Lab Description

    Our laboratory studies viral infections of the brain and the immune responses to those infections, with the goal of defining how viruses contribute to disease in humans, including cancer. Over the past decades, we have developed mouse models that have enabled mechanistic insights into viral replication and spread within neurons, and the roles played by soluble immune mediators, such as chemokines and cytokines, in viral clearance.

    A primary objective of our work is to understand how the immune response contributes to viral clearance from the central nervous system without inducing brain damage, such as encephalitis or edema. Using a transgenic mouse model that restricts measles virus infection to CNS neurons, we have shown that both type I and type II interferons play a crucial role in clearance. Interferons, especially the type I interferons, alpha and beta, are used clinically to dampen virus infections that are associated with human cancer, such as hepatitis C. However, we do not fully understand how these immune molecules function in vivo; thus, a manipulable animal model system is essential for understanding their mode of action, and how they may cause CNS pathology. Moreover, immunotherapy has particular appeal for the resolution of brain tumors that are otherwise not approachable with existing surgical, radiological or chemical strategies. However, immunotherapeutic side effects, such as edema, pose a particular concern in the brain. Therefore, clarifying how a CNS immune response can occur without induction of immunopathology is directly relevant to the development of immune-mediated approaches to resolve CNS tumors.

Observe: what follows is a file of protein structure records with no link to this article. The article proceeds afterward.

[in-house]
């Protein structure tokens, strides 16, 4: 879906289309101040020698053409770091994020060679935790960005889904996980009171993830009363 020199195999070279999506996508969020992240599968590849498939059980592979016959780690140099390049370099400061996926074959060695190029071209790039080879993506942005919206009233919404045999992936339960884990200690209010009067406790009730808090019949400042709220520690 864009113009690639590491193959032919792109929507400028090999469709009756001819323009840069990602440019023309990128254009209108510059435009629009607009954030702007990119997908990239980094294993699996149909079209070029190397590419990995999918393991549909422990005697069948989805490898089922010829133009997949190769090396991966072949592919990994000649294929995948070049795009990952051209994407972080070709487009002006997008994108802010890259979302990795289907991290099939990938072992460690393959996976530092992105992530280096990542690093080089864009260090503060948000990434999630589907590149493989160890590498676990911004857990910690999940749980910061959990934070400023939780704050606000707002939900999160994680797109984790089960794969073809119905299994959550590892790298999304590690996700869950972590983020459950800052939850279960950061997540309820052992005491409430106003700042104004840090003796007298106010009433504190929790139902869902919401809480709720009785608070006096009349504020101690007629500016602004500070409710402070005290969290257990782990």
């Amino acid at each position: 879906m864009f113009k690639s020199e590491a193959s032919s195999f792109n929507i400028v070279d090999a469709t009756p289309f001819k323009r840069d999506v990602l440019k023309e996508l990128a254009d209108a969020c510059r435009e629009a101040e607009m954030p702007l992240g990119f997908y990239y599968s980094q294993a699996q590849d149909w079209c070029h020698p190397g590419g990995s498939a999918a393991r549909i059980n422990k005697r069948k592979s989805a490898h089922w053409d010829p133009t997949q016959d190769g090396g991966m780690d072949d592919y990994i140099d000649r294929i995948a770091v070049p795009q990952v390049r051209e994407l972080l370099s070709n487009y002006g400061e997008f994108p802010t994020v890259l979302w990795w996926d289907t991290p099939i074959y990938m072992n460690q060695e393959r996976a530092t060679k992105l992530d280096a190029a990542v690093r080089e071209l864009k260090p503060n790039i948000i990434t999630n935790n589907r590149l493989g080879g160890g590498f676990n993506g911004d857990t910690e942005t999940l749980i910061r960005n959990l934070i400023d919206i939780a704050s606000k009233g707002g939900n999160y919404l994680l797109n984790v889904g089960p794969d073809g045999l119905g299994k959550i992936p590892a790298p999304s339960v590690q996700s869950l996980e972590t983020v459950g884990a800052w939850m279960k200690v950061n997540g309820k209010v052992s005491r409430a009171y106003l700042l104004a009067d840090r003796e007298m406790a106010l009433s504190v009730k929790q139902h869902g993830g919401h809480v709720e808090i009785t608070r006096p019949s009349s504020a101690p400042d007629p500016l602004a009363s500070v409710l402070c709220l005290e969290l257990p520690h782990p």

Type I interferon synthesized by astrocytes limits influenza A virus replication in neurons and prevents egress from the CNS. The mechanisms that govern influenza A virus (IAV) reproduction and pathogenesis in tissues other than the airways and the lungs are not well understood.  This is particularly true in the case of the central nervous system (CNS), even though multiple neurotropic IAV strains can cause severe, even life-threatening, neurological consequences, including encephalitis and meningitis. In this manuscript, an essential role for type I interferons (IFNs) in controlling neurotropic IAV is shown, implicating astrocytes as a primary IFN-producing cell population during IAV CNS infection. Type I IFN receptor 1 knockout (IFNAR KO) mice are significantly more permissive to a neurovirulent strain, A/WSN/1933 (H1N1) (IAV-WSN), than wild type (WT) mice. Moreover, unlike WT mice, in which IAV-WSN remains localized to the CNS, IAV disseminates to other organs in IFNAR KO mice. IFNAR KO mice have negligible leukocyte recruitment into the brain, and leukocyte depletion does not lead to enhanced neuropathology in WT mice, indicating that a CNS-intrinsic immune mechanism drives IFN-mediated viral control during the early phase of infection. Further studies showed that astrocytes are a primary source of intraparenchymal type I IFN: IAV-infected astrocytes produce high levels of type I IFN, and supernatants from primary astrocyte cultures significantly limit IAV replication in neurons (Figure 1). Collectively, these data characterize IAV infection and distribution in the mouse brain, and support the conclusion that astrocyte-derived type I IFN directly controls IAV infection in neurons, leading to restriction of viral reproduction within the brain.